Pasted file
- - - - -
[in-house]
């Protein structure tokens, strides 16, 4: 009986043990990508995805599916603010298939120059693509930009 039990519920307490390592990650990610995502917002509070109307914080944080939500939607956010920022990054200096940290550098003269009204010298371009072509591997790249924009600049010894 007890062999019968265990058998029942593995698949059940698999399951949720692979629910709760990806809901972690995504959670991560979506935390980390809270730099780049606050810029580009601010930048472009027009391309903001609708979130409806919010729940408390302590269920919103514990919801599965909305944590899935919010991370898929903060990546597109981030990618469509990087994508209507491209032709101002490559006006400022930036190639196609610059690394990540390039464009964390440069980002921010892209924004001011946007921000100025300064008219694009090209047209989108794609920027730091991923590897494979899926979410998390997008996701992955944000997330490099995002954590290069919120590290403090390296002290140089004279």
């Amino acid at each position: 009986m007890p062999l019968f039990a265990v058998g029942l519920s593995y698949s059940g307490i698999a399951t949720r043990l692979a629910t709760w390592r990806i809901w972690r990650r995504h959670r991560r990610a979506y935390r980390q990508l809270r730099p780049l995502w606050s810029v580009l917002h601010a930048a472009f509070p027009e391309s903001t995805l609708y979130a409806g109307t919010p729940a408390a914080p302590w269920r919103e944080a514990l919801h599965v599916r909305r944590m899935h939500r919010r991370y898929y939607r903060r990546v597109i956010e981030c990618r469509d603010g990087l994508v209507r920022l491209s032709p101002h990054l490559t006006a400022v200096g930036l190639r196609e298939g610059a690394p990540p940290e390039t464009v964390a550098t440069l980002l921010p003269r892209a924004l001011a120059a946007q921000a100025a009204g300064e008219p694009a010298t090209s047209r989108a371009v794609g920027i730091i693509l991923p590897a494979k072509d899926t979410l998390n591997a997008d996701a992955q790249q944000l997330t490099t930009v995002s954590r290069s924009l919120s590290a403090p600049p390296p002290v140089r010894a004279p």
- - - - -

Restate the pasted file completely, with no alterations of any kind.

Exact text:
[in-house]
């Protein structure tokens, strides 16, 4: 009986043990990508995805599916603010298939120059693509930009 039990519920307490390592990650990610995502917002509070109307914080944080939500939607956010920022990054200096940290550098003269009204010298371009072509591997790249924009600049010894 007890062999019968265990058998029942593995698949059940698999399951949720692979629910709760990806809901972690995504959670991560979506935390980390809270730099780049606050810029580009601010930048472009027009391309903001609708979130409806919010729940408390302590269920919103514990919801599965909305944590899935919010991370898929903060990546597109981030990618469509990087994508209507491209032709101002490559006006400022930036190639196609610059690394990540390039464009964390440069980002921010892209924004001011946007921000100025300064008219694009090209047209989108794609920027730091991923590897494979899926979410998390997008996701992955944000997330490099995002954590290069919120590290403090390296002290140089004279």
């Amino acid at each position: 009986m007890p062999l019968f039990a265990v058998g029942l519920s593995y698949s059940g307490i698999a399951t949720r043990l692979a629910t709760w390592r990806i809901w972690r990650r995504h959670r991560r990610a979506y935390r980390q990508l809270r730099p780049l995502w606050s810029v580009l917002h601010a930048a472009f509070p027009e391309s903001t995805l609708y979130a409806g109307t919010p729940a408390a914080p302590w269920r919103e944080a514990l919801h599965v599916r909305r944590m899935h939500r919010r991370y898929y939607r903060r990546v597109i956010e981030c990618r469509d603010g990087l994508v209507r920022l491209s032709p101002h990054l490559t006006a400022v200096g930036l190639r196609e298939g610059a690394p990540p940290e390039t464009v964390a550098t440069l980002l921010p003269r892209a924004l001011a120059a946007q921000a100025a009204g300064e008219p694009a010298t090209s047209r989108a371009v794609g920027i730091i693509l991923p590897a494979k072509d899926t979410l998390n591997a997008d996701a992955q790249q944000l997330t490099t930009v995002s954590r290069s924009l919120s590290a403090p600049p390296p002290v140089r010894a004279p």